At this moment, it appears that Benjamin Netanyahu will continue to serve as Israel’s Prime Minister. American Jews and non-Jews alike should respect Israel’s choice.
Despite what many Americans say, Netanyahu is not “ruining it” for Israel or leading Israel into an abyss.
Israeli democracy is admittedly imperfect, noisy, fractious, and messy. Its electoral system is a zero sum game that tends to drive parties towards extremes rather than the center and typically yields relatively unstable governments.
But the fact is that Israel is a vibrant democracy. The collective voice of the Israeli populace is reflected in policy and in the choice and tenure of the prime minister. In Israel, unlike the United States, a highly unpopular prime minister does not last long before a new government is put in place. In fact, the next government will be Israel’s thirty-third in its brief 66-year history.
The Israeli people want peace. And if the Israeli public believed that peace were achievable, a prime minister who did not deliver the goods would simply not be elected or would not last long if he was. Despite his recent pronouncements regarding a Palestinian State, it is not that Netanyahu is “rightwing,” “hawkish,” or “extremist.” The bare truth is that the Israeli public does not currently believe that the Palestinians sincerely wish to live in peace with the Jewish State of Israel. It is as simple as that.
Living in Israel in 1977, I personally witnessed the hero’s welcome Anwar Sadat received when he arrived after telling his Parliament that he was prepared to go to Jerusalem to discuss peace. This was the same Anwar Sadat who had initiated the Yom Kippur War that cost Israel about 2,700 Israeli lives and threatened its very existence. The change in sentiment was immediate and palpable when Israelis realized that Sadat meant what he was saying. In the end, it was “hawkish,” “rightwing,” and “extremist” Likudnik Menachem Begin who signed a peace treaty with Egypt.
King Hussein of Jordan was also was received in Israel with great warmth when he indicated that he wanted peace. Israelis knew that he meant it, despite his country’s animosity before and during the Six Day War and Jordan’s harboring of PLO terrorists until 1971.
And even Yasser Arafat was given an opportunity. Who can forget the image of Prime Minister Yitzhak Rabin only hesitatingly shaking hands with Arafat on the White House lawn that sunny day in 1993? That handshake reflected the Israeli commitment to give the Oslo Accords a chance and to see where it led despite their lack of complete trust in Arafat. My then-80-year old, fifth-generation-Jerusalemite, religious-Zionist uncle said to me at the time, “We have tried war, now we have to try peace.”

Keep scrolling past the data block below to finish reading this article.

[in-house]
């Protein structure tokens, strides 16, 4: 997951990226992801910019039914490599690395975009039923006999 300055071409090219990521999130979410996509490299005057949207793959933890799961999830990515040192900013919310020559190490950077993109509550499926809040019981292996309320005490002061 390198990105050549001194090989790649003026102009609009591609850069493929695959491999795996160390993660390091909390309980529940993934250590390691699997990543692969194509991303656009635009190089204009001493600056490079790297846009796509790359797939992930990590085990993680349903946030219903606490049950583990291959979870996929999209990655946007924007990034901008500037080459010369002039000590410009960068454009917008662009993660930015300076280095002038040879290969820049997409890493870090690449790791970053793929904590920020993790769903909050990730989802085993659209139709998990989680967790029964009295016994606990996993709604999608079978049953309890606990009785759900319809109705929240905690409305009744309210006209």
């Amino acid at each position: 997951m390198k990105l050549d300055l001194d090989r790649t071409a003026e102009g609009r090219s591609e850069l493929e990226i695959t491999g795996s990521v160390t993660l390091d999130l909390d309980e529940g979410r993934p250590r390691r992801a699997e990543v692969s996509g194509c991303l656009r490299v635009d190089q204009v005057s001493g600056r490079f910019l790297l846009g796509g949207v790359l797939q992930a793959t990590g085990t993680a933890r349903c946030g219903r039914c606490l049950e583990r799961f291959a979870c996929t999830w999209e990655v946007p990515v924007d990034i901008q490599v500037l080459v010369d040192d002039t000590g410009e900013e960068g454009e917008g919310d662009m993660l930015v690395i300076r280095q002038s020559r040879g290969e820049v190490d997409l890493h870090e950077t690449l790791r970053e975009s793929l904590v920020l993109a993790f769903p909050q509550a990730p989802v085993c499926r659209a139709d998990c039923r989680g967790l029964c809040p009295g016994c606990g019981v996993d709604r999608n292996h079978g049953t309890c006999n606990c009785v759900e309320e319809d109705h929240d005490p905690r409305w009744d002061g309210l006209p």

But Israelis have been repeatedly disappointed by the Palestinians. Israelis know how far their various leaders have gone to try and achieve peace while being rebuffed at every stage. They remember the failed Camp David Summit of 2000, where, despite Israeli Prime Minister Ehud Barak’s willingness to give way more than many Israelis would have liked, “Arafat missed the opportunity to bring [his] nation into being,” according to President Clinton. Shortly afterwards, Arafat initiated the Second Intifada. And Israelis recall all too well the painful, unilateral disengagement from Gaza in 2005—also initiated by a “hawkish, rightwing, and extremist” Likud Prime Minister Ariel Sharon driven to carry out what he perceived as the will of the majority of citizens. This move, rather than bringing Israel closer to peace, has led to the creation of a Hamas terror stronghold that has served as a base for launching attacks against Israeli civilians and rockets into Israeli cities.
Israelis still do not see a Palestinian “peace camp.” What they do see is continued hostile Palestinian media rhetoric towards Israel. They see Palestinian leader Mahmoud Abbas honoring terrorists who have killed innocent Israeli civilians and subtly encouraging violence against Israel. They see the Palestinians repeatedly circumventing the Oslo Accords which call for direct negotiations as the only legitimate means of resolving the conflict. And they see increasing domination of the Middle East by extremist Muslims, making them more skeptical that Palestinians will ever accept a Jewish State.
Israelis can see the demographics of Palestinian population growth just as well as any American. And Israelis do not enjoy having to subdue another people in order to ensure their own safety. However, Israelis are also not suicidal. They do not want a fictitious peace. When the Palestinians show a true desire for and commitment to peace, Israelis will recognize it, and there will be a peace deal, irrespective of who is prime minister at the time. Even Benjamin Netanyahu.
David Raab is Executive Vice President of the Touro College and University System and author of “Terror in Black September,” an account of the infamous 1970 hijackings to Jordan.